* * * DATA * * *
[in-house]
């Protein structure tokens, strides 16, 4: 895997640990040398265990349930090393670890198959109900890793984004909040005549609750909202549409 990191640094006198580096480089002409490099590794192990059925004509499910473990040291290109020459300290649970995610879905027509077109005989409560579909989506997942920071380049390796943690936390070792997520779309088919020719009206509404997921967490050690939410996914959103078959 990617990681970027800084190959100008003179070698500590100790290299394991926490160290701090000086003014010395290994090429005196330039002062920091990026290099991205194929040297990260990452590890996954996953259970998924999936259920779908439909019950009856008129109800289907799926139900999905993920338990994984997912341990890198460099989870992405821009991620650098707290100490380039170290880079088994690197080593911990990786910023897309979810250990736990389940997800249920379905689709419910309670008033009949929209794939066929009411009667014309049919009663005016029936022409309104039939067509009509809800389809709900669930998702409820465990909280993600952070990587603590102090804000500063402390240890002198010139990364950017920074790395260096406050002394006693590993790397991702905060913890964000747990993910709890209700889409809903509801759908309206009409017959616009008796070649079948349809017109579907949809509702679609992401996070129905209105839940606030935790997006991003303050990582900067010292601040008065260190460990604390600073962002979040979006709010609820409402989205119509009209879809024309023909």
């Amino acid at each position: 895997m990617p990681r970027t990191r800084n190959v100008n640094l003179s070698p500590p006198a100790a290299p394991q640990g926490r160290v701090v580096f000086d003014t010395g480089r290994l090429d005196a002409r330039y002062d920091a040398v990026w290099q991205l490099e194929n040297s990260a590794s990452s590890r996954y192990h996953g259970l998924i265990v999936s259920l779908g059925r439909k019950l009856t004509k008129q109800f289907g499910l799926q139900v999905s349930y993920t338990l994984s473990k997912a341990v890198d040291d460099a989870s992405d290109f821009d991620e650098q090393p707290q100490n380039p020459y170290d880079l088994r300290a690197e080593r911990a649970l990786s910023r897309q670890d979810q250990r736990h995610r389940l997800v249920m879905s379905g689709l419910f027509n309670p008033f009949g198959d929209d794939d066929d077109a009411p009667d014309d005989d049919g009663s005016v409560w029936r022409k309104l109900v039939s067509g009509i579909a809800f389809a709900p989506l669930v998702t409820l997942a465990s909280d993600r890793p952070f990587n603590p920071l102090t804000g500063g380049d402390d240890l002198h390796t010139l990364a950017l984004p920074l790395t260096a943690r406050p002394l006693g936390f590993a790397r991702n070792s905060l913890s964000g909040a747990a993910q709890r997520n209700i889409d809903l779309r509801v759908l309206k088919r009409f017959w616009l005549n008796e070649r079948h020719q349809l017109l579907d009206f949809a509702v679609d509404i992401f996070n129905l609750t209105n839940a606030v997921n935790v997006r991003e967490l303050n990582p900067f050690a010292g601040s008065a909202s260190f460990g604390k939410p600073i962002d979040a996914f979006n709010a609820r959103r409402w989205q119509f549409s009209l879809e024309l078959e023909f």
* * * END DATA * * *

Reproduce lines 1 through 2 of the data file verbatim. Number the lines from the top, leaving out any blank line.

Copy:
[in-house]
């Protein structure tokens, strides 16, 4: 895997640990040398265990349930090393670890198959109900890793984004909040005549609750909202549409 990191640094006198580096480089002409490099590794192990059925004509499910473990040291290109020459300290649970995610879905027509077109005989409560579909989506997942920071380049390796943690936390070792997520779309088919020719009206509404997921967490050690939410996914959103078959 990617990681970027800084190959100008003179070698500590100790290299394991926490160290701090000086003014010395290994090429005196330039002062920091990026290099991205194929040297990260990452590890996954996953259970998924999936259920779908439909019950009856008129109800289907799926139900999905993920338990994984997912341990890198460099989870992405821009991620650098707290100490380039170290880079088994690197080593911990990786910023897309979810250990736990389940997800249920379905689709419910309670008033009949929209794939066929009411009667014309049919009663005016029936022409309104039939067509009509809800389809709900669930998702409820465990909280993600952070990587603590102090804000500063402390240890002198010139990364950017920074790395260096406050002394006693590993790397991702905060913890964000747990993910709890209700889409809903509801759908309206009409017959616009008796070649079948349809017109579907949809509702679609992401996070129905209105839940606030935790997006991003303050990582900067010292601040008065260190460990604390600073962002979040979006709010609820409402989205119509009209879809024309023909």